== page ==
A Behavioral Approach to Worm Detection




Ellis, Daniel R.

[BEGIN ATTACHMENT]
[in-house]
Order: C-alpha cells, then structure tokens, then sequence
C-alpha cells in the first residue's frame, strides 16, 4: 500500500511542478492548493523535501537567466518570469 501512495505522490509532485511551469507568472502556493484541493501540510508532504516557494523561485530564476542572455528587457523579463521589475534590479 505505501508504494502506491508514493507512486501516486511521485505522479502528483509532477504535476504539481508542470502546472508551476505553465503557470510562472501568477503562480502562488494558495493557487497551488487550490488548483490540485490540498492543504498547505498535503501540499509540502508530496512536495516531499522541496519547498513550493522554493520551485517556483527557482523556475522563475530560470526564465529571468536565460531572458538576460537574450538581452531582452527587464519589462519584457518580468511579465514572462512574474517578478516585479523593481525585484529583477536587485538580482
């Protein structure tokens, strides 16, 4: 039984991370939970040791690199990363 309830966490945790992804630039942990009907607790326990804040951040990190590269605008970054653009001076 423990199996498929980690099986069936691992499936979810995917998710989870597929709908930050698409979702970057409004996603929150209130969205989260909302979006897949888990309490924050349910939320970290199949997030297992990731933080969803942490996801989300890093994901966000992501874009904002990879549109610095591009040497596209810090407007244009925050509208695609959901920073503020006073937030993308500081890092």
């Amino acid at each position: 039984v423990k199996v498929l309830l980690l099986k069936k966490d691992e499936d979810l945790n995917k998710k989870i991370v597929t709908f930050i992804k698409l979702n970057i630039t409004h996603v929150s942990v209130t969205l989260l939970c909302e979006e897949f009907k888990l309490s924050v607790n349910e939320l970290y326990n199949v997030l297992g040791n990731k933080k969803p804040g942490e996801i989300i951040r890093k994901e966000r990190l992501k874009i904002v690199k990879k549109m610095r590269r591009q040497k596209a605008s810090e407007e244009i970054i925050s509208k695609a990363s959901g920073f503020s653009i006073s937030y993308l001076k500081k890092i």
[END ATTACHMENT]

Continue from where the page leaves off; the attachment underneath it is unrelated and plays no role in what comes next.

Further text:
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This dissertation presents a novel approach to the automatic detection of worms using behavioral signatures. A behavioral signature describes aspects of any worm’s behavior that are common across manifestations of the worm and that span its nodes in temporal order. Characteristic patterns of worm behaviors in network traffic include 1) engaging in similar network behaviors from one target machine to the next, 2) tree-like propagation, and 3) changing a server into a client. These behavioral signatures are presented within the context of a general worm model. The most significant contribution of this dissertation is the demonstration th at an accurate and fast worm detection system can be built using the above patterns. Further, I show that the class of worms detectable using these patterns exceeds what has been claimed in the literature and covers a significant portion of the classes of worms. Another contribution is the introduction of a novel paradigm—Network Application Architecture (NAA), which concerns possible ways to distribute network application functionality across a network. Three NAAs are discussed. As an NAA becomes more constrained, worm detection gets easier. It is shown that for some NAAs certain classes of worms can be detected with only one packet. The third significant contribution of this dissertation is the capability to evaluate worm detection systems in an operational environment. This capability can be used by other researchers to evaluate their own or others’ worm detection systems. The claim is that the capability can emulate practically all worms and that it can do so safely, even in an operational enterprise environment.